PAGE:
Mark Hart

The Extreme Camper: St. Charbel of Lebanon

What comes to mind when you hear the term 'roughing it'? Do you envision a camping trip without electricity? Perhaps you think of a hotel room without room service or wireless Internet? Maybe your idea of roughing it means that there's no charge left on your cell phone or, worse yet, you forgot your cell at home and had to go the entire day without the eternal blessing of text messaging. Whatever the case, odds are that your life looks very little like that of an obscure Lebanese monk now known as Saint Charbel.

Youseff was born in 1828 in a small, mountain village in Lebanon. Orphaned at two years old, Youseff was raised by his uncle and entered the monastery at the age of twenty-three. He was drawn to the monastic life, meaning that he lived alone and according to a rule that included taking vows of poverty, chastity, and obedience. Youseff also took the new name 'Charbel' after a great second-century martyr.

He was instructed by Father Nimatullah (who later became Saint Hardini), was eventually ordained a priest in 1859, and spent the next sixteen years of his life living humbly, working hard, and praying with great discipline. During this time, however, Charbel longed to live in even stricter silence and in total abandonment to God. It was at this point that Charbel took 'roughing it' to a whole new level.

Charbel lived as a hermit for the next twenty-three years, until his death. He kept a strict fast. He spent most of his day in the presence of the Blessed Sacrament. He slept on a slab of stone with a half stump of wood for his pillow. The hermitage in which he lived was almost a mile above sea level, nestled in the snow-covered mountains … and Charbel's cell had neither a heater or blankets. (How's that for roughing it?) Through his personal daily prayer and penance, he offered himself as a sacrifice for all, praying that the world would return to God. He endured frequent hunger, poverty, physical fatigue, and unbearable cold with the unflinching courage of a martyr.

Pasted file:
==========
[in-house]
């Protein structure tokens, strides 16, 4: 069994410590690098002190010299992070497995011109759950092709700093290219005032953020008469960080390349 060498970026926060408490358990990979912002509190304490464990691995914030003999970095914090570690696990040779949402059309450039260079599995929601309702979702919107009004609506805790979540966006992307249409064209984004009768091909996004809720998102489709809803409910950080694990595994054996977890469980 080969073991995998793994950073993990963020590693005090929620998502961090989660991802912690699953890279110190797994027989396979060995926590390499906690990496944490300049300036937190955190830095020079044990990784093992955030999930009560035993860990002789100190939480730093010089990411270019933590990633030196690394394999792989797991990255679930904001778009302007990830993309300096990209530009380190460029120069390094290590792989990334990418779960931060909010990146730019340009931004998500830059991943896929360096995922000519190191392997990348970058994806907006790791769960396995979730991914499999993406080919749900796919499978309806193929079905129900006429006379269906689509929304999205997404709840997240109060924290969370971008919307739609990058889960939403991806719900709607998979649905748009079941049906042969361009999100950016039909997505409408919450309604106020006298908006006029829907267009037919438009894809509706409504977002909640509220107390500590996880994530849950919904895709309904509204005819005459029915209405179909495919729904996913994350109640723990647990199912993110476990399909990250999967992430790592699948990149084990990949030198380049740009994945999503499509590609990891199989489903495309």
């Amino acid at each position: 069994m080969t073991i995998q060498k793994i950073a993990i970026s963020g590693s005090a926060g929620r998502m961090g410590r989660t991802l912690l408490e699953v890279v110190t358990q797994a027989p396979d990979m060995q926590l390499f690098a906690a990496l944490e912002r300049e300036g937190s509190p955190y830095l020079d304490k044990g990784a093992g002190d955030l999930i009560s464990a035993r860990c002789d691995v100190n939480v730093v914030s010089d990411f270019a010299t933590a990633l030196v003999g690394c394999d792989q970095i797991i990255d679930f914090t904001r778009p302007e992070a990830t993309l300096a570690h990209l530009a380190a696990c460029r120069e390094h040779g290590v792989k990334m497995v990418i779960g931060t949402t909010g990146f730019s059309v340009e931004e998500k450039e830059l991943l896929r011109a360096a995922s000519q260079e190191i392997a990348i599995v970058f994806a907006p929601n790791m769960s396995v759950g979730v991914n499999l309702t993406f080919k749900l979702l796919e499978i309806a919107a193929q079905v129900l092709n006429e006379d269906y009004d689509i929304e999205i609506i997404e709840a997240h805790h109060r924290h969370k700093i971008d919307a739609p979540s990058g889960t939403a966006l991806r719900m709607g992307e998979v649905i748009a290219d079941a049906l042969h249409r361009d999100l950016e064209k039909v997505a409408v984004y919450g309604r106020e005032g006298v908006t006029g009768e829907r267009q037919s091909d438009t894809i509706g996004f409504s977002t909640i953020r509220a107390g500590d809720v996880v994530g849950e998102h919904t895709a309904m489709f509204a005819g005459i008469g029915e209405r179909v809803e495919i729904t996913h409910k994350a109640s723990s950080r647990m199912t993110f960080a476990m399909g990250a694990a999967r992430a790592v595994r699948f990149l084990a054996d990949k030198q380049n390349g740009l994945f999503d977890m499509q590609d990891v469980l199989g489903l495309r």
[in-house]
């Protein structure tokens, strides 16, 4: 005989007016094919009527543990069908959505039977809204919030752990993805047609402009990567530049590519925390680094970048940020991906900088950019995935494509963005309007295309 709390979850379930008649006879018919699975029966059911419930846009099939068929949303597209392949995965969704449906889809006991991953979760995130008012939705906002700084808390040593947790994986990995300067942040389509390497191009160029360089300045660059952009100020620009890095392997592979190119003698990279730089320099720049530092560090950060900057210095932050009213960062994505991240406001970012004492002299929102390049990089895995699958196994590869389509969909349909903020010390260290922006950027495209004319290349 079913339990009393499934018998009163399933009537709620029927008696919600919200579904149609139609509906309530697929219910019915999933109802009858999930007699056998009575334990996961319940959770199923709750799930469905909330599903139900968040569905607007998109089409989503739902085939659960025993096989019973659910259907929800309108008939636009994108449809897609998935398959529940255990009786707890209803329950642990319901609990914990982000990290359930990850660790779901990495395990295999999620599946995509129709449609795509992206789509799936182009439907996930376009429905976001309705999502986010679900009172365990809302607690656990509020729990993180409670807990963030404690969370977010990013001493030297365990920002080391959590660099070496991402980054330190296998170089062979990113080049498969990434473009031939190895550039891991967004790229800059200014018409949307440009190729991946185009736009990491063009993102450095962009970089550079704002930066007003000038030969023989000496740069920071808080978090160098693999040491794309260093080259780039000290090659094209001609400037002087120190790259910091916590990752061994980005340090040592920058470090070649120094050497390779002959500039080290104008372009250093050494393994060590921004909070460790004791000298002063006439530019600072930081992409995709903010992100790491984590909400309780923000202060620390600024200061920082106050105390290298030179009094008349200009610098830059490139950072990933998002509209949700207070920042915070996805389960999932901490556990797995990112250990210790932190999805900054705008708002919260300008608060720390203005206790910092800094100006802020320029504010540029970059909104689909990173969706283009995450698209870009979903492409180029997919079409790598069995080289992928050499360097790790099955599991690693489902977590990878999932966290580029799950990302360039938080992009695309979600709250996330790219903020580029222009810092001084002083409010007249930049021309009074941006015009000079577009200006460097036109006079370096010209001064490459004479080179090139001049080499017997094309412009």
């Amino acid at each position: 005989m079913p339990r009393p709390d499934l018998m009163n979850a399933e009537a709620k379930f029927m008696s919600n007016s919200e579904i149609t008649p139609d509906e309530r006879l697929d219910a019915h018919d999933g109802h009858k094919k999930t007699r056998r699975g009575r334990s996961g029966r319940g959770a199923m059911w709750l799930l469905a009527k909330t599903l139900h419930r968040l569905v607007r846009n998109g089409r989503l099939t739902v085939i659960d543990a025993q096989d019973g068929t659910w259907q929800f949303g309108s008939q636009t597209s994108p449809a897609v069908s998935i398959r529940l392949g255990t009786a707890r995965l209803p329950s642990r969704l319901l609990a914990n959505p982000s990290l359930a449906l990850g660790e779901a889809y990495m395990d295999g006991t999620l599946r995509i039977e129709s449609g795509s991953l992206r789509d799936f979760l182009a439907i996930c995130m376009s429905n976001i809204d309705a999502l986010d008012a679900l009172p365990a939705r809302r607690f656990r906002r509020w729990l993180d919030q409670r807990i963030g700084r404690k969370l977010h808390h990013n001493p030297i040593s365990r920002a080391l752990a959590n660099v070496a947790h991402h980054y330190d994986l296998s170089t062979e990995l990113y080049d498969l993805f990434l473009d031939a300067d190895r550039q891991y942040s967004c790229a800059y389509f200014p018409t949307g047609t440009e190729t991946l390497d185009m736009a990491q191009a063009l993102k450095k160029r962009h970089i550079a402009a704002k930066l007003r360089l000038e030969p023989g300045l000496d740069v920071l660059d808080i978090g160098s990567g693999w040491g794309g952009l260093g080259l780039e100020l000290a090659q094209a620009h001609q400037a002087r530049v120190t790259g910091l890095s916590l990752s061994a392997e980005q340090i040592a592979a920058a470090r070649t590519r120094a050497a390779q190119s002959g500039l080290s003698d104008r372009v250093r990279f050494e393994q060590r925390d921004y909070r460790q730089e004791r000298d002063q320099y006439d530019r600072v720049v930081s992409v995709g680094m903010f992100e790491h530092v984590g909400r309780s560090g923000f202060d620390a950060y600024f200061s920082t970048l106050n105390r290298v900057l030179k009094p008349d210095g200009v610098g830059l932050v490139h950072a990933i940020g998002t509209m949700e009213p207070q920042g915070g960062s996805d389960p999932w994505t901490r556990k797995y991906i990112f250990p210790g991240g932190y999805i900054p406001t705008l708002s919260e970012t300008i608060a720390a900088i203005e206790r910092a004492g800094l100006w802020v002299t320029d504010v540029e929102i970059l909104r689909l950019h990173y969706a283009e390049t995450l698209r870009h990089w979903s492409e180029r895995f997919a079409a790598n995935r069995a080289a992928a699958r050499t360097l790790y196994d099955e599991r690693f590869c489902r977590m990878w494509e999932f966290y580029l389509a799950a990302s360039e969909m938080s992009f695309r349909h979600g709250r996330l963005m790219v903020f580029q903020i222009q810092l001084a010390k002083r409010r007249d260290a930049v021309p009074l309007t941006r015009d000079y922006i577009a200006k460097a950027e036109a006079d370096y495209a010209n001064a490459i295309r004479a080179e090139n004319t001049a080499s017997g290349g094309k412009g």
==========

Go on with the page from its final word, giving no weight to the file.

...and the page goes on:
This meek monk wielded great power in his humility and holiness. He once rescued fellow monks from a deadly snake simply by asking the snake to go away. When a swarm of locusts was destroying local crops, promising widespread local famine, Charbel was asked to bless the fields. No sooner had the monk broken out the holy water than the locusts fled and every single remaining crop was saved. It's said, too, that when Charbel, with the Sacrament of the Sick, anointed a young boy dying of typhus he immediately returned to perfect health. One mentally ill man even regained his lucidity and sanity by kneeling in front of the Blessed Sacrament while Charbel read to him from the Gospel.

When Charbel finally died, following a stroke on Christmas Eve in 1898, the monks rushed to his bedside, hoping to be blessed by him one last time. What followed after his death left even the monks (who'd taken a vow of silence) speechless.

After he was buried, great light of dazzling beauty and extraordinary brightness becan emanating from Charbel’s modest grave. It but through the darkness of night and could be seen from a great distance. The holy “night light” continued for forty-five days after his death.

When Charbel's body was exhumed and examined in detail, it was noticed that his corpse was secreting both sweat and blood yet showed no signs of deterioration. Each of the four times his grave has been opened by official committees, his body has demonstrated the same miraculous traits and is as flexible today as when he was still alive. Countless pilgrims have been blessed enough to pray near Charbel and to ask for his intercession. His canonization process began in 1925 by Pope Pius XI and in 1977, little Youseff was canonized Saint Charbel (of Lebanon) by Pope Paul VI.

A humble and holy man of God, Saint Charbel stands as living proof that all we need is God. If your prayer life needs a boost, if your life has become too noisy, or if you feel tethered by your cell phone, laptop, or flat screen . . . why not ask Saint Charbel to pray with you and for you. His intercession will not only help you simplify your life, but even provide that 'night light' in the midst of modern cultural darkness.

St. Charbel’s feast day is July 24th.

This blog is an excerpt from the book Holier Than Thou, available at store.lifeteen.com.

Mark Hart

About the Author

My childhood plan was to be a jedi. My teenage plan was to be on Saturday Night Live. God's plan was to have me in ministry. God won - and I'm glad He did.